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'Leona's Sister': Transfixing Tale of an Unwilling Symbol

November 01, 1995|Howard Rosenberg

Thursday's PBS documentary, "Leona's Sister Gerri," is as much about a photograph as about the woman it captures in ugly, undignified death, a frozen moment that for more than two decades has been on public display as a hot-button metaphor on behalf of the abortion rights movement.

Her name was Gerri Santoro. And when her life ended after an illegal abortion, so did her privacy.

Some questions of privacy are easy calls.

Take Alec Baldwin's recent tumultuous clash with a paparazzo snapping him and his wife, Kim Basinger, as they returned home with their newborn child. Was the photographer legally correct? Sure. First Amendment, freedom of the press and all of that--a broad umbrella that covers even the creeps in the business. Inquiring minds must be served.

But ethically correct? No.

Just because you can do something--if you're in the media--doesn't mean that you should . Personal values intercede here, to say nothing of common decency. Celebrities are not aliens or outcasts. Give these people a tiny break. Must even their infant be gruel for the People's Right to Know? And anyway, who said the People have a "right" to peep and eavesdrop on every private moment of others who just happen to be famous? And who are these "people" who even want to? If only the paparazzi could photograph the wastelands inside their heads.

A harder call is the matter of 28-year-old Gerri, the subject of that "P.O.V." documentary on Thursday by filmmaker Jane Gillooly. And coming Friday is a talking-heads follow-up program titled "A New Dialogue: Americans on Abortion," which offers opinions from people who saw the film at pre-telecast screenings, including some from Gerri's hometown. But it's as tedious as "Leona's Sister Gerri" is transfixing. Another follow-up is scheduled for Nov. 17, featuring viewer responses to the documentary.

It's hard not responding to it on some level.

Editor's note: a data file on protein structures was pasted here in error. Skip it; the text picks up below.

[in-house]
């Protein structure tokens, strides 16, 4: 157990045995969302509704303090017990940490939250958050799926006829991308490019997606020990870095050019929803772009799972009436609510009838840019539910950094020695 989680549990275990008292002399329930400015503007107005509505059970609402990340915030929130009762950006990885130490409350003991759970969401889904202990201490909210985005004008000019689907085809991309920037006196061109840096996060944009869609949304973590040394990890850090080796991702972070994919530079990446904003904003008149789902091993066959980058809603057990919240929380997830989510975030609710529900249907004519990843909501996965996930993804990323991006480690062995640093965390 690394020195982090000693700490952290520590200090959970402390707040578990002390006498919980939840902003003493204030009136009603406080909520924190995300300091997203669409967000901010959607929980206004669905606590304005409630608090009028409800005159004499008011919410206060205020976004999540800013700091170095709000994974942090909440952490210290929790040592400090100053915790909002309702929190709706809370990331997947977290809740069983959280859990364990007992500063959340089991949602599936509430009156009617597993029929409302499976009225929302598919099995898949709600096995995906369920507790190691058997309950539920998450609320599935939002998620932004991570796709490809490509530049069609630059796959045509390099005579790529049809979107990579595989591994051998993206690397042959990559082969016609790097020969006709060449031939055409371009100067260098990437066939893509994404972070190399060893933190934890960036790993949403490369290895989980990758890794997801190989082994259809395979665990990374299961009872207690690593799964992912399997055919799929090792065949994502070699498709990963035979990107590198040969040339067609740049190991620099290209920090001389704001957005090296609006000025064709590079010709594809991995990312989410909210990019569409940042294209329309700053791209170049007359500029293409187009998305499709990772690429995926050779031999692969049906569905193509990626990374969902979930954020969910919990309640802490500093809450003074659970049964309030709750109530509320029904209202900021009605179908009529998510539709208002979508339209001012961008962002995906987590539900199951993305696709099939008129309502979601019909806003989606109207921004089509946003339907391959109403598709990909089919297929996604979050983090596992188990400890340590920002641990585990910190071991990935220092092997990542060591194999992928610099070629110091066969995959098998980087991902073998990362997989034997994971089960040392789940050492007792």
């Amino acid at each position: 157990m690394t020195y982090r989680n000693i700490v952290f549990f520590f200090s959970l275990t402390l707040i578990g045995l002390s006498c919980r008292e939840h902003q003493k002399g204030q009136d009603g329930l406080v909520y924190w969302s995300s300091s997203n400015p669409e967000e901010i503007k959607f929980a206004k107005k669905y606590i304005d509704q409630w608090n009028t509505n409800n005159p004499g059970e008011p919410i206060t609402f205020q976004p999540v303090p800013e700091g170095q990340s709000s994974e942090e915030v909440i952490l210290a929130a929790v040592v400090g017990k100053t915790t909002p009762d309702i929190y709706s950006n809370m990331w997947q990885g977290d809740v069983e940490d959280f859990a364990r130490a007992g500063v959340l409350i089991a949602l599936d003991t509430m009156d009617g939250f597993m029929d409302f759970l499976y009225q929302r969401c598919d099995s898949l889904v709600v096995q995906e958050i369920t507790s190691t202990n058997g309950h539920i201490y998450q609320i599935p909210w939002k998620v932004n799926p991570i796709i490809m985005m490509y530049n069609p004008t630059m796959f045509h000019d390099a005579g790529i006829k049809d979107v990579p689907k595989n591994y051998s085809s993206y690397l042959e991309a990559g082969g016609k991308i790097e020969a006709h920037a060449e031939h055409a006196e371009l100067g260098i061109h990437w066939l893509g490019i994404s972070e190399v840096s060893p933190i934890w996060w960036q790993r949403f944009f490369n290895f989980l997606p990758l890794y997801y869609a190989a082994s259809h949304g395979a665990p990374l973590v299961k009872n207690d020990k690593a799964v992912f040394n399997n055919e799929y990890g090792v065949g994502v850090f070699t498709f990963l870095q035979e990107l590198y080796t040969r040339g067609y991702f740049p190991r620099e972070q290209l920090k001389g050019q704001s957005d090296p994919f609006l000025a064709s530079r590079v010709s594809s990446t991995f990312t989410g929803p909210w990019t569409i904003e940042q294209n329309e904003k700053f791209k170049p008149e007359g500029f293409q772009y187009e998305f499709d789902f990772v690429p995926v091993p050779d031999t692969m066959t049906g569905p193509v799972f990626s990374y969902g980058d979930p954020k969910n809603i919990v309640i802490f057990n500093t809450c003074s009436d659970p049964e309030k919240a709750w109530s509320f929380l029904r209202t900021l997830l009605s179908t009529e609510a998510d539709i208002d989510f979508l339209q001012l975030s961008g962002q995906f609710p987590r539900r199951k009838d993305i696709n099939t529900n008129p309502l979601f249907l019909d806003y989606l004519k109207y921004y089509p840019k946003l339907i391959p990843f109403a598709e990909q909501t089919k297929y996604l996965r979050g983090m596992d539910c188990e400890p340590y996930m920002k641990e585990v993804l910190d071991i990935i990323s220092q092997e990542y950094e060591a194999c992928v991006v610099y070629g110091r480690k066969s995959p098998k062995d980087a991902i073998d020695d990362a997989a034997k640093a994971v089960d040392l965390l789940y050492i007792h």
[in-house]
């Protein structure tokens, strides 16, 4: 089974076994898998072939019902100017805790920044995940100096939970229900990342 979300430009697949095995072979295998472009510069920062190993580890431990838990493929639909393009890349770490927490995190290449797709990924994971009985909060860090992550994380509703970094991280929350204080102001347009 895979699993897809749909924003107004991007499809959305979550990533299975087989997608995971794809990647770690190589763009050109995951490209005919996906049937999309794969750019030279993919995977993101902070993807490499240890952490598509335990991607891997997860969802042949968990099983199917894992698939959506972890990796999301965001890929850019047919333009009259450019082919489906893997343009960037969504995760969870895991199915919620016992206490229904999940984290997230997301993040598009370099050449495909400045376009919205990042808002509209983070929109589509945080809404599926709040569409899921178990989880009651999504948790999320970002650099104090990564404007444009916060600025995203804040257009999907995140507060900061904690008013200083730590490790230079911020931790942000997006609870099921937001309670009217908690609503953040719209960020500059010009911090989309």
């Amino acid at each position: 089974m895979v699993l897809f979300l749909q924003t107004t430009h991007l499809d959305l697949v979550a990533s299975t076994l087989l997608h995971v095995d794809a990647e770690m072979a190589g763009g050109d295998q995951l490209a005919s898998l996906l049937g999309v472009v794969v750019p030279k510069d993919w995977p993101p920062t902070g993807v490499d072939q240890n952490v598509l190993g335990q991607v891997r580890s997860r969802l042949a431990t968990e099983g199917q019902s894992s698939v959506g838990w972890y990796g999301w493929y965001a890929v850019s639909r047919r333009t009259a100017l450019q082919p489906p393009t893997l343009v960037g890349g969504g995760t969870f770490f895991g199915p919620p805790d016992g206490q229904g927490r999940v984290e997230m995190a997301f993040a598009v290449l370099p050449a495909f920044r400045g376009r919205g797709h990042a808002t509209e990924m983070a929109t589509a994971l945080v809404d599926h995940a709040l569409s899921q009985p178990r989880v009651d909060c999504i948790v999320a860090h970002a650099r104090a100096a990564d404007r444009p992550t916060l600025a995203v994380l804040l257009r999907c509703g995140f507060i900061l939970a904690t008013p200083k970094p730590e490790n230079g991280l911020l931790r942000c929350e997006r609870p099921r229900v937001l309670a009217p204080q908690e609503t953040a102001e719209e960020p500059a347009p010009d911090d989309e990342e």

Gerri was 6 1/2 months pregnant when she died in 1964. You may have seen her photograph, the one she didn't pose for.

It's the police photograph of Gerri's nude body on the floor of a Greenwich, Mass., motel room, face down in a crouched position beside the bed, her knees drawn up to her chest, her bloodied buttocks facing the camera, her right hand still clutching the towel she had used to try to stop the hemorrhaging.


It's the photograph that was published, unidentified, without her family's permission, in a Ms. magazine article by Roberta Brandes Gratz in 1973--a "visible evidence of butchery," the writer called it--and thereafter was adopted as an indelible symbol by abortion rights advocates.

"Is it the one-inch tissue that we're concerned about?" asks a man displaying the photograph for TV cameras in 1973, "or is it the dead woman on the motel floor?"

But what about the privacy rights of the dead woman on the motel floor? She would never know that her lifeless form, captured in death agony, would be prominently displayed at marches and demonstrations and would adorn placards thrust at TV cameras. Would she have wanted this as her legacy?

"How dare they flaunt this, how dare they take my beautiful mom, my beautiful, beautiful mom and put this in front of the public eye?" Gerri's youngest daughter, Joannie Griffin, recalls feeling when, as a teen-ager, she saw the photograph in Ms. Although she and her older sister, Judy, hadn't known for sure how their mother had died, their suspicions were affirmed by the photograph printed in the magazine. "And who gave them permission? I was pissed."

Gerri's story is told by her sister, Leona Gordon; two daughters; a childhood friend and others. Without taking sides in the abortion debate, "Leona's Sister Gerri" is a straightforward, tragic biography of one of the women behind the statistics, a typical, fun-loving, New England farm girl who merged teen-hood with a quickie marriage to a man she met at a bus stop--a marriage that would be disastrous and cast a pall over her adult life.

Knowing Gerri's fate makes the profiling of her life especially poignant. She was the high school drum majorette who hung out with her friends at the local diner. She was the girl "who loved everybody," the mother who made her daughters' Halloween costumes and chewed Juicy Fruit gum, the abused wife who finally left the husband who savagely beat her and their children and then began an affair with Clyde Dixon.


This was prior to the U.S. Supreme Court's landmark Roe vs. Wade decision in 1973 that legalized most abortions. So when Gerri got pregnant, apparently fearing her husband would kill her if she had the child, she checked into a motel where Dixon, guided by a borrowed medical book, inserted a catheter into her cervix. When things went badly, he apparently left her there to die, for which he would be convicted and sentenced to prison.

Both Dixon and Gerri's husband, Sebastian Santoro, are now dead. But she lives on as the abortion rights movement's poster victim.

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